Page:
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  5. "Patronus cum paedagogo est."

"Patronus cum paedagogo est."

Translation:The patron is with the tutor.

September 2, 2019



The person who reads this, is clearly amongst the better qualified. His vowels are monophthongs, long and short vowels generally have the same quality, and he pays attention to both consonant and vowel quantity. In other words, listening to him, we can expect to hear the difference between anus, ānus, and annus. Κῦδος is well deserved.


yea, i'm really uncomfortable with the constant appearance of "tutor slave".


There are many parts of Ancient Roman culture that would make us uncomfortable today. It's important to examine their culture objectively or we risk missing important lessons.


Welcome to classical Rome where you don't pay someone to teach your sons Greek, there are slaves for that!


Actually, not entirely. The paedagōgus was the slave who taught the children, yes, and he could be very strict as well; but he was also tasked with taking the children to the grammaticus (note: only short vowels), and had a special responsibility in making sure none of the kids were taken advantage of on their way there.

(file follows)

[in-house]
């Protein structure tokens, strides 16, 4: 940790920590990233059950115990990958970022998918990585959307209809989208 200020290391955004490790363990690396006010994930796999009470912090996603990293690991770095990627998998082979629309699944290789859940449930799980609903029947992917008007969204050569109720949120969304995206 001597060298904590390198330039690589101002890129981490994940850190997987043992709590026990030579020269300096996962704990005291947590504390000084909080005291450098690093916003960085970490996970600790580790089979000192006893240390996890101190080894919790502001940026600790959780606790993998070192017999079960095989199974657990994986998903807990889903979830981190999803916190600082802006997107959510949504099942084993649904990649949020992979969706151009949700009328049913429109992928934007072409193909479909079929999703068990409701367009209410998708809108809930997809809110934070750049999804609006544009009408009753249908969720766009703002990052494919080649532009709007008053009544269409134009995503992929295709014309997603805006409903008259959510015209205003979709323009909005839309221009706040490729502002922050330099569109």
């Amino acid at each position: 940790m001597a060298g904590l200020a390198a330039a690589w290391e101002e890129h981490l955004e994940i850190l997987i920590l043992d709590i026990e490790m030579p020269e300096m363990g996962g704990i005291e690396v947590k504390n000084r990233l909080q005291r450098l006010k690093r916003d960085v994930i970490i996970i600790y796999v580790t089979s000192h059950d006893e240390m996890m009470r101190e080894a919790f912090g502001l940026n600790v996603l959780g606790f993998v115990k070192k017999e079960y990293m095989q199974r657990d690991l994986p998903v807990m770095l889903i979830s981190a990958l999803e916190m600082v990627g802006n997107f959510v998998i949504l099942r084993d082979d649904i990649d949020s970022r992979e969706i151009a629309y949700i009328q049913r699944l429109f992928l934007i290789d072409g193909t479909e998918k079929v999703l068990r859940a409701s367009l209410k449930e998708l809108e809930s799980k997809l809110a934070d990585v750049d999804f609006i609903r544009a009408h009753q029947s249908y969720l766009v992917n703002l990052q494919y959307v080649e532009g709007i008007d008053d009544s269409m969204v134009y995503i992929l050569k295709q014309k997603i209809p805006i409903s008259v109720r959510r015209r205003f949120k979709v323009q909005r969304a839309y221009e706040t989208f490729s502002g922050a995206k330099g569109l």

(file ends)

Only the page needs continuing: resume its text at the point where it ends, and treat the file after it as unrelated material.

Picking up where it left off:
A grammaticus was a teacher one step up. He was paid, though usually poorly, so I suppose the problem of teachers not getting their due is an old one.

Further, it was not uncommon for rich families to get a private tutor, who could very well be paid (pretty fairly if my memory serves me well), especially to teach the boys the finer arts of Roman political life, such as oratory; this would (again, as I remember – I cannot take the time to check my sources now) be the education one received after what we would call secondary school.


Wait till you hear about modern-day outsourced sweat shops.

Slavery hasn't disappeared, it's just changed form and kept out of sight.


Why is it conjugated to paedagogo here?


"cum" is one of the prepositions that need ablative.


cum + Abl.

not an unreasonable question, as we haven't covered Ablative yet; but that's what Beta is all about... ;) HTH.


What do you mean?
It's not a conjugation, conjugations are for verbs only. According to the person of the subject.

Declensions are for nouns, according to the gender of the noun and the grammatical case.

I don't understand if your question is about the verb "est" agreeing with "paedagogo", when there are 2 persons?

If you question is about declensions, "paedagogo" is ablative singular here. Because it's used with the preposition "cum" (with).

There are several possible cases with cum, according to the meaning.

Cum, when it means the cause or expression a concession = CUM + subjonctive

Cum, when expressing times (temporal): CUM + indicative or CUM + subjonctive

Cum, when meaning with (like it's the case here) = CUM + ablative


http://www.dicolatin.com/XY/LAK/0/CUM/index.htm (in French)

It seems always masculine, I don't know what would be the feminine?